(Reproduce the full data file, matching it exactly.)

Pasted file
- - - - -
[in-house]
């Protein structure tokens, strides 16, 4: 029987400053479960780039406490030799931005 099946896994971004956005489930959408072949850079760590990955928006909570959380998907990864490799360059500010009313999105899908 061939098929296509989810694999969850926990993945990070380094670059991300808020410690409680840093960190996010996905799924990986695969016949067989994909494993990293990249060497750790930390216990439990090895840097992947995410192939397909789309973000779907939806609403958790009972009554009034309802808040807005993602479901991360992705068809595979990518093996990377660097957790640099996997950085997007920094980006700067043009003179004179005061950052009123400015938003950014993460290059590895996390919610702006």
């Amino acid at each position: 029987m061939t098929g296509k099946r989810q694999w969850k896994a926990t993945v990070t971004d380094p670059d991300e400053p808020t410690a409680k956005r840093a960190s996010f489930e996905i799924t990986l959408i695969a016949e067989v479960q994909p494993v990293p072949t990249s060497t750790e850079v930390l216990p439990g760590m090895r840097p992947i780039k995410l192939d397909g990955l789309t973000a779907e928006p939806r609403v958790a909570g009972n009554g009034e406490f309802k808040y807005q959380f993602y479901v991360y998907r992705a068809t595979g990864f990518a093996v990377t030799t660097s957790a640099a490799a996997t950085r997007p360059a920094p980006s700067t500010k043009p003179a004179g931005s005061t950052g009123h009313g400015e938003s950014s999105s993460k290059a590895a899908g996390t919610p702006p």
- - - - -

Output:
[in-house]
């Protein structure tokens, strides 16, 4: 029987400053479960780039406490030799931005 099946896994971004956005489930959408072949850079760590990955928006909570959380998907990864490799360059500010009313999105899908 061939098929296509989810694999969850926990993945990070380094670059991300808020410690409680840093960190996010996905799924990986695969016949067989994909494993990293990249060497750790930390216990439990090895840097992947995410192939397909789309973000779907939806609403958790009972009554009034309802808040807005993602479901991360992705068809595979990518093996990377660097957790640099996997950085997007920094980006700067043009003179004179005061950052009123400015938003950014993460290059590895996390919610702006």
């Amino acid at each position: 029987m061939t098929g296509k099946r989810q694999w969850k896994a926990t993945v990070t971004d380094p670059d991300e400053p808020t410690a409680k956005r840093a960190s996010f489930e996905i799924t990986l959408i695969a016949e067989v479960q994909p494993v990293p072949t990249s060497t750790e850079v930390l216990p439990g760590m090895r840097p992947i780039k995410l192939d397909g990955l789309t973000a779907e928006p939806r609403v958790a909570g009972n009554g009034e406490f309802k808040y807005q959380f993602y479901v991360y998907r992705a068809t595979g990864f990518a093996v990377t030799t660097s957790a640099a490799a996997t950085r997007p360059a920094p980006s700067t500010k043009p003179a004179g931005s005061t950052g009123h009313g400015e938003s950014s999105s993460k290059a590895a899908g996390t919610p702006p």